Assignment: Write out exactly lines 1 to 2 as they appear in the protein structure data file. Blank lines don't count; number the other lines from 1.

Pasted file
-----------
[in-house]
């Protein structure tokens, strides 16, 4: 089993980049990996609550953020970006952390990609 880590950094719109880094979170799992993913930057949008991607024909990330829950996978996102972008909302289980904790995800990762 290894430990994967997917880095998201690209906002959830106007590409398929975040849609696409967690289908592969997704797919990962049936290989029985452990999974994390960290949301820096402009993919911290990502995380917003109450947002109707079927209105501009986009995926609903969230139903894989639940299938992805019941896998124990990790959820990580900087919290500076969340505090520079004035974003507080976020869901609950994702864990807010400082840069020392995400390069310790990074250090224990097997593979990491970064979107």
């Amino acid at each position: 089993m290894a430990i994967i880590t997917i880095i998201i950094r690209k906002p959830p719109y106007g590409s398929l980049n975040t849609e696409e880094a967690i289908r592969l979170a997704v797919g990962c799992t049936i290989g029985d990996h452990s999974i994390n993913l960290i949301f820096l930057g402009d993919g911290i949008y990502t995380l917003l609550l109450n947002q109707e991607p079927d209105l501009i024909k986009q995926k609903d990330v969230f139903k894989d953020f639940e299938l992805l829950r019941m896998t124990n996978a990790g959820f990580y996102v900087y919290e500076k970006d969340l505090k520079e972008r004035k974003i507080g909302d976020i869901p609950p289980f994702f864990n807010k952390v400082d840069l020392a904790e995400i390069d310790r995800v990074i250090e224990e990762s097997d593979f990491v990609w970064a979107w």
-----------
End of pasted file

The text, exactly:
[in-house]
């Protein structure tokens, strides 16, 4: 089993980049990996609550953020970006952390990609 880590950094719109880094979170799992993913930057949008991607024909990330829950996978996102972008909302289980904790995800990762 290894430990994967997917880095998201690209906002959830106007590409398929975040849609696409967690289908592969997704797919990962049936290989029985452990999974994390960290949301820096402009993919911290990502995380917003109450947002109707079927209105501009986009995926609903969230139903894989639940299938992805019941896998124990990790959820990580900087919290500076969340505090520079004035974003507080976020869901609950994702864990807010400082840069020392995400390069310790990074250090224990097997593979990491970064979107």